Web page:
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Human Rights Review

, Volume 8, Issue 4, pp 341–368 | Cite as

Human Rights in US Courts: Alien Tort Claims Act Litigation after Sosa v. Alvarez-Machain

  • Jeffrey Davis
Article

Abstract

In Filartiga v. Pena-Irala (1980), the Second Circuit Court of Appeals ruled that victims of human rights violations could sue their oppressors civilly in US courts under an eighteenth century law now called the Alien Tort Claims Act (ATCA). Controversy raged over the Filartiga decision and the proper interpretation of the ATCA for 24 years. Then in Sosa v. Alvarez-Machain (2004), the Supreme Court issued its first ATCA decision. This essay analyzes the effect of the Sosa decision on the development of human rights law in US courts. I find that while the federal judiciary is responding to some of the Supreme Court’s directives, lower courts still retain a great deal of discretion in handling ATCA cases.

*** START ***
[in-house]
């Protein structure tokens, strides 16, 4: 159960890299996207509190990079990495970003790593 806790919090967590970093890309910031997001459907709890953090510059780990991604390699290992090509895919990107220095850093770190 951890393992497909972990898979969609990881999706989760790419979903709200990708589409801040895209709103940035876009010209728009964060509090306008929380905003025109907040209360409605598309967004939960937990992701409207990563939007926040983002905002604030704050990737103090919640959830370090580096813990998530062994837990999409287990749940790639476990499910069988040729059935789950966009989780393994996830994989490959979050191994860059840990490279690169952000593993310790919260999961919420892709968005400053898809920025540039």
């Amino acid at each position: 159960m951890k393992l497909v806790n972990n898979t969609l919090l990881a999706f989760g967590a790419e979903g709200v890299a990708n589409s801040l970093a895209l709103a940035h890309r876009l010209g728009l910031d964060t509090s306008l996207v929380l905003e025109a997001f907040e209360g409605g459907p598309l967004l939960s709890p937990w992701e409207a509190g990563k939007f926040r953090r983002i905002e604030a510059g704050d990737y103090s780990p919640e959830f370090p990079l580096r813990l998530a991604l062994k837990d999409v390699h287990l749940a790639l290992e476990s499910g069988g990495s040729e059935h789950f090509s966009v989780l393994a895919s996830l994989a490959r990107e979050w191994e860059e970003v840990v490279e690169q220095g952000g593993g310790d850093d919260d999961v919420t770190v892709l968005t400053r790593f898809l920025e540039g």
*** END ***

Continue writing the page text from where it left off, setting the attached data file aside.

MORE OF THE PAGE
Keywords

Supra Note Federal Court Ninth Circuit Extrajudicial Killing State Doctrine 
These keywords were added by machine and not by the authors. This process is experimental and the keywords may be updated as the learning algorithm improves.

Copyright information

© Springer Science+Business Media B.V. 2007

Authors and Affiliations

  1. 1.Department of Political ScienceUniversity of MarylandBaltimoreUSA

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